Question:

First, I want to thank you for explaining in a previous response why social drinking is sinful.† Now, I have for you a short scenario thatís based on that fact.

A Christian gets invited to go eat at a steakhouse by his non-Christian work buddy. While ordering his meal, this buddy decides to get an alcoholic beverage to go with it. He knows that the Christian thinks social drinking is wrong. Should the Christian go ahead and eat with him while he has that drink? According to the Bible, what do you think the proper course of action ought to be?

My reasoning is that, since the Bible says to avoid all appearance of evil and that this is not a work break where you must eat with someone like this, the Christian should not voluntarily eat with anyone who engages in any kind of current public sin.


Answer:

You are misapplying I Thessalonians 5:22, but don't let it bother you, many people do. "Test all things; hold fast what is good. Abstain from every form of evil" (I Thessalonians 5:21-22). Especially in the King James Version, but also with the New King James Version, English speakers can take this to mean we are to avoid anything that might appear to be evil. But the Greek isn't so flexible. It is saying to avoid evil in all the forms it takes on. In other words, we must carefully discern what is good and what is evil. When we find something to be good, we latch on to it. When we find something to be evil, we shun it. It is similar to the statement in Hebrews 5:14, "But solid food belongs to those who are of full age, that is, those who by reason of use have their senses exercised to discern both good and evil."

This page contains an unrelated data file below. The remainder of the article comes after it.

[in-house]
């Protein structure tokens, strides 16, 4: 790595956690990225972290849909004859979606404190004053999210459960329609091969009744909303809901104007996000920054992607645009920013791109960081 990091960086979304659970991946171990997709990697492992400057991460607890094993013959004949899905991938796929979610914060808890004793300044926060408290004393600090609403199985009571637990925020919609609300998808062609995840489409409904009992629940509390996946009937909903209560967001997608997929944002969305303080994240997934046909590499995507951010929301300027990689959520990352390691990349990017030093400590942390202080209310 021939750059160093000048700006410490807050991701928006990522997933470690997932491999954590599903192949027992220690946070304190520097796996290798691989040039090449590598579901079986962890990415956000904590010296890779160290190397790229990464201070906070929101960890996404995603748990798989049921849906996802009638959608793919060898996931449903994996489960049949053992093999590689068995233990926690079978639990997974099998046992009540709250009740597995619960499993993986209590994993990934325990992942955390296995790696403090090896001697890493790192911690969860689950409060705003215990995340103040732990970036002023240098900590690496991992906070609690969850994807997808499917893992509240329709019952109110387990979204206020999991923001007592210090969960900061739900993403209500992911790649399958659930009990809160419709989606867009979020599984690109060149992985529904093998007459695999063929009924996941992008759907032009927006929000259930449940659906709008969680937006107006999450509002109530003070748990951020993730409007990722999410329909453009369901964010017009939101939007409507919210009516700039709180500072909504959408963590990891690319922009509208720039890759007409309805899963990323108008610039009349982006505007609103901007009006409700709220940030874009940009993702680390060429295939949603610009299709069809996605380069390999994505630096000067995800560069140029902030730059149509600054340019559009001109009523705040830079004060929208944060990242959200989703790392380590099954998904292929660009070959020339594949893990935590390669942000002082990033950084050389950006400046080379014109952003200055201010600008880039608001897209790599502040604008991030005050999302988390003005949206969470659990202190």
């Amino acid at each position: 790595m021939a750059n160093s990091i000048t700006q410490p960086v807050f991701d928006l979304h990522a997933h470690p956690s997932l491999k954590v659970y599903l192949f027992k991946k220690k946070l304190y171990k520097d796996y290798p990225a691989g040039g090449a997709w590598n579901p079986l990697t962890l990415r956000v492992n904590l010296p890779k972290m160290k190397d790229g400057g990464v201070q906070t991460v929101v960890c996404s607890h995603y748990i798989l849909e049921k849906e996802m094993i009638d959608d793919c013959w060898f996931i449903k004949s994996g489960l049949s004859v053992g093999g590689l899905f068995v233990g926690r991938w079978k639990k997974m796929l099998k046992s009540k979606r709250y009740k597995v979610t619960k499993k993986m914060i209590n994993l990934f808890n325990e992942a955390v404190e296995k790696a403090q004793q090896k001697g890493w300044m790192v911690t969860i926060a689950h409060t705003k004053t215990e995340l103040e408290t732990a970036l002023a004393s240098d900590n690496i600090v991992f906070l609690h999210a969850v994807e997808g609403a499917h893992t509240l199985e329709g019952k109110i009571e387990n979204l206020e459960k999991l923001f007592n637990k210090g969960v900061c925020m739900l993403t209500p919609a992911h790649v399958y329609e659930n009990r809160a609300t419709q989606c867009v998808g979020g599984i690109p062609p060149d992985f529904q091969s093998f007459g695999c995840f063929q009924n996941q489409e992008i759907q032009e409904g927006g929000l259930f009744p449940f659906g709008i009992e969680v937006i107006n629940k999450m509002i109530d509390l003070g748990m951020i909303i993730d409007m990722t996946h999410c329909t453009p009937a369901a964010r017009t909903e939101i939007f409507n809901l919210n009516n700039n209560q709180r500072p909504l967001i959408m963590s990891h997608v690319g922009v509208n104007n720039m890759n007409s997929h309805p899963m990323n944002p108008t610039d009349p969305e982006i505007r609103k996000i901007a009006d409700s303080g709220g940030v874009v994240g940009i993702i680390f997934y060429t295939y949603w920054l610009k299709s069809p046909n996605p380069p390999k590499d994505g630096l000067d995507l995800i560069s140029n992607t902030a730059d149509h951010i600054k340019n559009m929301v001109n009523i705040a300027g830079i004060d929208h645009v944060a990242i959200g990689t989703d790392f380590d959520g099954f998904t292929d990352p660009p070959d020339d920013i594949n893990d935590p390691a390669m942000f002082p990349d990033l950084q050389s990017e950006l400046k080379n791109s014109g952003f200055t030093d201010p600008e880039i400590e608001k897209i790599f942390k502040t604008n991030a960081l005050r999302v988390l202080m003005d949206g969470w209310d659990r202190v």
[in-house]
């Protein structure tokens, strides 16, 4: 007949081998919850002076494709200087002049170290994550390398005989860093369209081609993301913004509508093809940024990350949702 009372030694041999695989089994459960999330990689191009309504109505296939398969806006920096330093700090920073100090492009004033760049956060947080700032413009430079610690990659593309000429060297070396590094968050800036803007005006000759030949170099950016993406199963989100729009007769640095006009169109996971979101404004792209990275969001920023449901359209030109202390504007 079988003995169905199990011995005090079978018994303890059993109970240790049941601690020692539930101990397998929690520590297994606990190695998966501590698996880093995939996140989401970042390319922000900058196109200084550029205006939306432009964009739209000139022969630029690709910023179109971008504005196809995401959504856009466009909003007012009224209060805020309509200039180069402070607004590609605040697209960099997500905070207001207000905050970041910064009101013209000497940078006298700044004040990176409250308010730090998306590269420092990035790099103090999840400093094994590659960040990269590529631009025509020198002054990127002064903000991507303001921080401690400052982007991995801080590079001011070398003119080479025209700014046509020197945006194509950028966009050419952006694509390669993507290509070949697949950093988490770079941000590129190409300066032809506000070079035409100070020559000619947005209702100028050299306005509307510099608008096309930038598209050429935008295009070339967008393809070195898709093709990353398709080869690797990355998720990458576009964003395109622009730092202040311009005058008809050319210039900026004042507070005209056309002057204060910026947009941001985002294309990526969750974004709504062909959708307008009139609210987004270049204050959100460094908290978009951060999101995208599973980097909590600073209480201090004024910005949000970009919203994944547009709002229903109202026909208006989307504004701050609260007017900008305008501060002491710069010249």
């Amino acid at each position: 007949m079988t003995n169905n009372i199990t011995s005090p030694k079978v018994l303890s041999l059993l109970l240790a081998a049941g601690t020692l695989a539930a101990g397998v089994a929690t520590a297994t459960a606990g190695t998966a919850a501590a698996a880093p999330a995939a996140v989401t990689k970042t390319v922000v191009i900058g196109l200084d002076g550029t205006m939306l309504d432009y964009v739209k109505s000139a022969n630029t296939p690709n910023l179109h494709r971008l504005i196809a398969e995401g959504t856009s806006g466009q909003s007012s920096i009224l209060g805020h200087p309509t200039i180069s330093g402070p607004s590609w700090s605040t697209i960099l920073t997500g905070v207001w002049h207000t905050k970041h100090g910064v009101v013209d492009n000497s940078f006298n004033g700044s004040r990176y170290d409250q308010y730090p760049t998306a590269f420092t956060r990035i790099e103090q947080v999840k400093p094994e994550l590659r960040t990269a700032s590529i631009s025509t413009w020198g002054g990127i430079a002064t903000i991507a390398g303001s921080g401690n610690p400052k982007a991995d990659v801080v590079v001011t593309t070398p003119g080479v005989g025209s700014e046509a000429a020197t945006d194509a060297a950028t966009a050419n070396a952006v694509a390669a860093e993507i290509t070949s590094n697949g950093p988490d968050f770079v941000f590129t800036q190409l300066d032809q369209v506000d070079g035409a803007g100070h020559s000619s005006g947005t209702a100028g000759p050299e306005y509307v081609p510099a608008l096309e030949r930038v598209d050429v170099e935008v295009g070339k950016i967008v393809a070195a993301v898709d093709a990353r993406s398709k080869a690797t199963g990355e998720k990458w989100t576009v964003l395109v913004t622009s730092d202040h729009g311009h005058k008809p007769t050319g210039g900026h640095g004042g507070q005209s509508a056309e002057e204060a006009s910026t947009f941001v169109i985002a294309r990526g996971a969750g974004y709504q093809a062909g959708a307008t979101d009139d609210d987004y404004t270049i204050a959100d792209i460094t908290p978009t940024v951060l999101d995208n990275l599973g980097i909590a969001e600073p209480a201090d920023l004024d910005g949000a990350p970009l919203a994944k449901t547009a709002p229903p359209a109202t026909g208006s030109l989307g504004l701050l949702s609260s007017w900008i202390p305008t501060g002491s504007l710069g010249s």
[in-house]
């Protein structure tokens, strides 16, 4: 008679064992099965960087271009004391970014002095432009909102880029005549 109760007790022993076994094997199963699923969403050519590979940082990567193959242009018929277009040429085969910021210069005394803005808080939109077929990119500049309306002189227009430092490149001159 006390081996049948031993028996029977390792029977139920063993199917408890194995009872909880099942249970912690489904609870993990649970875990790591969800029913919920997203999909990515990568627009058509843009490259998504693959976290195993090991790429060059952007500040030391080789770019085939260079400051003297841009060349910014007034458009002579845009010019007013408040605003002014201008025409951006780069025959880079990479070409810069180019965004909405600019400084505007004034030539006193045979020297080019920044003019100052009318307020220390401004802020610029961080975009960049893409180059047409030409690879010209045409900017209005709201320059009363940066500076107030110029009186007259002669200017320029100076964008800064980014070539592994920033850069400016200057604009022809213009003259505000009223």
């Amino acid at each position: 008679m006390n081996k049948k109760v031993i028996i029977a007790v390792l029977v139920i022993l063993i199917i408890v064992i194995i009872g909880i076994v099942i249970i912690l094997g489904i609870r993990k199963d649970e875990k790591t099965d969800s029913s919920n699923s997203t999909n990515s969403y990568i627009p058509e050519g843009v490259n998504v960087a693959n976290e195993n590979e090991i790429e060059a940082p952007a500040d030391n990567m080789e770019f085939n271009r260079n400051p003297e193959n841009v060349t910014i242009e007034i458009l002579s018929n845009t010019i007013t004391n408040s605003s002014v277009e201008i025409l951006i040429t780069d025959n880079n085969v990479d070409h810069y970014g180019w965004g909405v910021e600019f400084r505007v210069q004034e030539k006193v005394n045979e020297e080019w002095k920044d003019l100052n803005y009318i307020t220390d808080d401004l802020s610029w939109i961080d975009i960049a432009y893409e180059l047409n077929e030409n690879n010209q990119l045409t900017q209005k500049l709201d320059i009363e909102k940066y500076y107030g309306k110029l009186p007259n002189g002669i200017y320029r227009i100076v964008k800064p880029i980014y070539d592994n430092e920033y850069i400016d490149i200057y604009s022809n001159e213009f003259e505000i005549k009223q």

A Christian needs to avoid alcohol because he is to remain sober. But we have to realize that non-Christians don't apply our standards to themselves. "I wrote to you in my epistle not to keep company with sexually immoral people. Yet I certainly did not mean with the sexually immoral people of this world, or with the covetous, or extortioners, or idolaters, since then you would need to go out of the world" (I Corinthians 5:9-10). A Christian violating his Lord's commands is one thing, a non-Christian breaking commands that he doesn't yet submit to is another. The rule you made for yourself actually contradicts what Paul stated.

Back in the days when I worked for a large company, I would sometimes find myself with a group who all had alcohol for dinner. I just told them, "I'm the designated driver." And I won't take no for an answer. I refused to get in a car where the person driving had recently consumed alcohol. And it often brought up interesting discussions about moral decisions and the dangers of alcohol. I saw it as another opportunity to teach righteousness. If you aren't among those who are sick, you can't show them how to be healed.